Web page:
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Featured TGM Resources Stories of TGM Work Around Oregon

Transportation Growth Management Grant Awards: A list of the TGM 2016 Grant Awards. For those communities considering applying for 2017 grants, we recommend reviewing past projects to get a sense of TGM funding decisions.

Join TGM's New, TGM-Specific Email List! Stay up to date -- but not cluttered. Sign up for the TGM News and Information list and get 1-2 emails a month about the latest TGM News, Resources, and Grant Information. Click here to subscribe to Transportation and Growth Management News and Information.

Capture.JPGReport: Character-Compatible, Space-Efficient Housing Options for Single-Dwelling Neighborhoods​. A guide for cities explaining key steps to encourage the development of cottage clusters, internal divisions of larger homes, corner duplexes and accessory dwelling units. These housing types often boost transportation choices for neighborhoods.

Capture.JPGTransportation and Growth Management Program 2013-2015 Biennial Report (PDF). Read about our recent work: over six million dollars awarded, 54 communities served, 73 planning projects funded across Oregon. This report lists all the communities we funded projects in, as well as providing stories demonstrating a couple of them.

Portland's Parking Reform Efforts -- and a Toolkit. The City of Portland has been working for years to reform its parking program. Using TGM funding, the City has developed a parking management toolkit and a new residential permit program, done by neighborhood request.

40+ Sources of Funding for Walking and Biking Improvements. A summary with links to local, state, federal and private sources of funding.

Parking Management: A Powerful Tool to Meet Community Goals. Want to boost business, save public resources, and foster a more walkable community? Think about improving how your community manages parking. TGM's collection of parking resources.

TDM Guide and Model Code coverTransportation Demand Management Module Available for Model Code: We have released a module for the Model Code for Small Cities, focused on transportation demand management. The module is a guide for local governments, including background information and a step-by-step approach to implementation.

Featured Resources from Other Sources

Going Gray: How Aging Baby Boomers Will Challenge Suburbia. The Pew Charitable Trusts talks about the challenges of an aging population, and whether public services will be able to keep up, particularly in car-dependent areas.

Foot Traffic Ahead 2016. A report reviewing American's large and medium sized cities finds walkable areas have a 71% rental premium over driving-oriented suburbs. It also finds the most walkable areas are the most socially equitable, when it comes to housing and transportation cost burden.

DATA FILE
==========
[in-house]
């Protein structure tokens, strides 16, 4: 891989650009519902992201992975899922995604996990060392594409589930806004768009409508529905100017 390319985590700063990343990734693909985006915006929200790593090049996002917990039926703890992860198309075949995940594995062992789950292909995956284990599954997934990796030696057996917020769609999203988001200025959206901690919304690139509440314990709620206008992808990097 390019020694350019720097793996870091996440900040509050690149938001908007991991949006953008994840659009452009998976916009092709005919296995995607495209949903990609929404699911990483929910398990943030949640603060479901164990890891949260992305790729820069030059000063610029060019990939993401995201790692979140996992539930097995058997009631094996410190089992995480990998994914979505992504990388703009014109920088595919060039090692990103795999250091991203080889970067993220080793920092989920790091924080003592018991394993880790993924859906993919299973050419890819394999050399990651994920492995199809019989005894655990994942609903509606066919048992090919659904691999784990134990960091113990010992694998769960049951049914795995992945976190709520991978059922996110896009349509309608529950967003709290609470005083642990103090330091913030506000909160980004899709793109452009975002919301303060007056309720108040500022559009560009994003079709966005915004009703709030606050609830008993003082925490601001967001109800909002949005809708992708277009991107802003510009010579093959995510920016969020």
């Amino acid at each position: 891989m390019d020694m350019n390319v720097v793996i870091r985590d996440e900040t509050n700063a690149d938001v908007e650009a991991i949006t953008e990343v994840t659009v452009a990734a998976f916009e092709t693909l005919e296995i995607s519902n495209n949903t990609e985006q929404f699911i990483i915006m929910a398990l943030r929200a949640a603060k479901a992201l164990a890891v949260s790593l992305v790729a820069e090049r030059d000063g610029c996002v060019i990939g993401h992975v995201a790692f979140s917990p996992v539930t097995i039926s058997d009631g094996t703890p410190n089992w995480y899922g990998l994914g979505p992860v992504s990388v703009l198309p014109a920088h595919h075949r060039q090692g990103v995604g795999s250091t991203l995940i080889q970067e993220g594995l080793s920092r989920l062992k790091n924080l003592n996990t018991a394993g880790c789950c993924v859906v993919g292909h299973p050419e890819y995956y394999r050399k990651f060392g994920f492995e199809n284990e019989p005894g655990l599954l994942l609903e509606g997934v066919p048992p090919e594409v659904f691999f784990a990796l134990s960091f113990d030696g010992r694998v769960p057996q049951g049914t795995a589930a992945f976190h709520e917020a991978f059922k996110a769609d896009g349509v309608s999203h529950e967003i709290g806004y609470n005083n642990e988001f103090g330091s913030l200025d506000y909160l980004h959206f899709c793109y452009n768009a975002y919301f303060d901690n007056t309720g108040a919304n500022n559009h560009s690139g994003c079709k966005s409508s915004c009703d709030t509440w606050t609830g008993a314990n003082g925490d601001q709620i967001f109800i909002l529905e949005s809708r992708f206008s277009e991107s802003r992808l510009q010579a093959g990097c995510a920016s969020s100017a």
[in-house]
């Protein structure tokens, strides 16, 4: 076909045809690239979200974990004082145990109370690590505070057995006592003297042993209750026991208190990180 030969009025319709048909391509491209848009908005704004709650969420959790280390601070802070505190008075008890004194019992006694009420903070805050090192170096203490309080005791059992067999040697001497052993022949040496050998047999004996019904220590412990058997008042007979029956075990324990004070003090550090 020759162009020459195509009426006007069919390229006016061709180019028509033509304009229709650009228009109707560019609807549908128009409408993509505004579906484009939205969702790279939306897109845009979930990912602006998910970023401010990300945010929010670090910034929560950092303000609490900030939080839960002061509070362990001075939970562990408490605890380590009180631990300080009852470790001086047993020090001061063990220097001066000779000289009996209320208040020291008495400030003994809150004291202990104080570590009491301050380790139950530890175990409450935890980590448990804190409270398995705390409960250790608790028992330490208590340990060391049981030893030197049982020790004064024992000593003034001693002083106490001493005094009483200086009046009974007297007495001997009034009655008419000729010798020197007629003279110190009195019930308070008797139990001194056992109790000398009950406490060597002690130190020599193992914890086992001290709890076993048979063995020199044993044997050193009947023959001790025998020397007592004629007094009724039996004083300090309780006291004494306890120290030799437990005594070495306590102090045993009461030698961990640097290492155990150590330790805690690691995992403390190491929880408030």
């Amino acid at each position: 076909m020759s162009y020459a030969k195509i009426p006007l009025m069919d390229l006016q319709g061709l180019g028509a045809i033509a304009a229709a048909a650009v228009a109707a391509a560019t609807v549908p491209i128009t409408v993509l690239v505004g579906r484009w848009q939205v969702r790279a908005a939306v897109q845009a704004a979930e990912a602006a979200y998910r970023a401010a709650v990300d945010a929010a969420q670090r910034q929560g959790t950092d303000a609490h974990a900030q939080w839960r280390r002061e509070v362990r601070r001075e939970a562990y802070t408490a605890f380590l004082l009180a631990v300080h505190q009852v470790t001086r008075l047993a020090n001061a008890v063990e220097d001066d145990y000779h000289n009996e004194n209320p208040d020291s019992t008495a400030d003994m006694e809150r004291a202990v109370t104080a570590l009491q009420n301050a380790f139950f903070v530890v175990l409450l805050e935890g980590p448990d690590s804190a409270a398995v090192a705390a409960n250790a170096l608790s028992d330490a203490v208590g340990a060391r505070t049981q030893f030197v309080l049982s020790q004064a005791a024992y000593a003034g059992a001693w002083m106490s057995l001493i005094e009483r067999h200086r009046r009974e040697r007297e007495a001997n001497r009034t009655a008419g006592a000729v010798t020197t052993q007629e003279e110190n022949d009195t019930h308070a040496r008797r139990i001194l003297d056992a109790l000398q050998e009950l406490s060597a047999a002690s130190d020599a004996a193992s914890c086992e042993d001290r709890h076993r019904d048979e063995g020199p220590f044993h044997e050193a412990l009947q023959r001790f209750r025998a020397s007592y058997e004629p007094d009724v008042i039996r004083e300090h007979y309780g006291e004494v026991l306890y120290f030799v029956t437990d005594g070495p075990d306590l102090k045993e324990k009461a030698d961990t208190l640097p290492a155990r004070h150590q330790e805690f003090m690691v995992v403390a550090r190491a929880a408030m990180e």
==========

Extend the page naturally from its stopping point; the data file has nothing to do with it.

FHWA: Guidebook for Developing Bicycle and Pedestrian Performance Measures. The Federal Highway Administration published this 100-page PDF report of how communities have developed performance measures for bicycling and walking, including items such as land consumption, job creation, crashes, and health.

Bike-Ped-Case-Studies-cover-image[1].jpgCommunities Helping Communities: Bike-Pedestrian Case Studies from FHWA. 86 examples of communities improving bicycling and walking across America.

FHWA: Walking/Biking Projects Have Fewer Limits than Often Believed. The Federal Highway Administration clears up common misconceptions about limits on local walking and biking improvement projects done with federal money.
Before and After: Visualizing Changes in Street Design. Sometimes it's hard to imagine what a streetscape could end up like if minor or major changes are made. The Brazilian Design Collective Urb-I has collected examples from around the world to inspire you.
ORMainStlogo.jpgRefreshed Main Street Program. The national Main Street America program has revisited its core model and refreshed it. For help making downtowns that are walking and biking friendly, check out the national and Oregon Main Streets program.
Cut Pollution - While Meeting Your Community's Goals: As part of the Oregon Sustainable Transportation Initiative, DLCD and ODOT developed a Toolkit to help communities identify actions and programs they can take to cut pollution while meeting other goals, such as spurring economic development, increase biking and walking, support downtowns, and creating healthy communities. The Tookit includes case studies and strategy reports.

Rethinking Streets book coverRethinking Streets - Book Available Online: The University of Oregon's Sustainable Cities Initiative has released a new book which provides detailed information on 25 successful complete streets projects across the United States. The book shows how communities implemented street improvements and the results of the changes they achieved.